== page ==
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School officials want to know what parents think about a proposal to require school uniforms in Caroline County schools and will conduct evening meetings on Tuesday, Nov. 19 and Tuesday, Dec. 17.
The Nov. 19 meeting will start at 6 p.m. in the cafeteria of Bowling Green Elementary School, and the Dec. 17 meeting will also start at 6 p.m., but will be in the cafeteria at Lewis and Clark Elementary School.
School officials will meet with students at Caroline High School to get their input, but that meeting has not been scheduled yet, said School Superintendent Greg Killough.
Parents who attended school orientation in August received a survey about uniforms. Results of the survey will be at the meeting. Parent will be allowed to speak within a specific number of minutes. A prototype uniform will be available for parents to see—probably a solid color polo shirt and khaki pants for boys and a solid color shirt and skirt for girls.
In March, a group of local business owners, led by Bowling Green Mayor David Storke, asked the Caroline School Board at its regular meeting to consider requiring uniforms for all students to improve the image of Caroline County Public Schools.
By April, the board created a uniform committee, headed by Killough and comprised of two parents, two teachers, a principal from each of the school division’s five schools, the director of special education, two School Board members, and business leaders. The committee has drawn up a mission, purpose and vision for uniforms and decided on a prototype uniform.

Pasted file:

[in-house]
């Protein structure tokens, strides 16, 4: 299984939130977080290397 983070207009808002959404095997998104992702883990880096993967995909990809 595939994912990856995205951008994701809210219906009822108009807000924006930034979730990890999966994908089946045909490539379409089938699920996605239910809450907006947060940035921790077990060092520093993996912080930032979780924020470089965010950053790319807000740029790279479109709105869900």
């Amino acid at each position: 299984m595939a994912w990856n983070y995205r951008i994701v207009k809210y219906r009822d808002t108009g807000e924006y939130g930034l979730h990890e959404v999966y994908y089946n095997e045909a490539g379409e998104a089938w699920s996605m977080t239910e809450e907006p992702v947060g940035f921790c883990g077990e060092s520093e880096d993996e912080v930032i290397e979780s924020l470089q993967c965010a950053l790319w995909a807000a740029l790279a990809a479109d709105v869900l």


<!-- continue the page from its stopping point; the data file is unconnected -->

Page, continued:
Part of the push for uniforms is due to blatant violations of the dress code day in and day out, especially at Caroline High School, School Board Chairperson Nancy Carson has said. When a student violates the dress code, a teacher must send the student to the office. Then, administration must call the parent or guardian, who must bring appropriate clothes to school.
Target, Land’s End and Burlington Coat Factory sell school uniforms, and some websites, such as www.frenchtoast.com, sell five outfits for $150, the mayor said. “National statistics say it’s cheaper to buy uniforms than other clothes,” he added.
In addition, bullying diminishes when all students wear uniforms. “A big boy with camouflage on might intimidate a small boy,” Storke said. “But when you make them dress the same, the intimidation factor dissipates.” Uniforms remove distractions.
Virginia’s former state superintendent of public education, Bill Bosher, has met with school officials, including Killough and Storke, to give them guidance on implementing a uniform policy and told them not to rush into implementation of uniforms.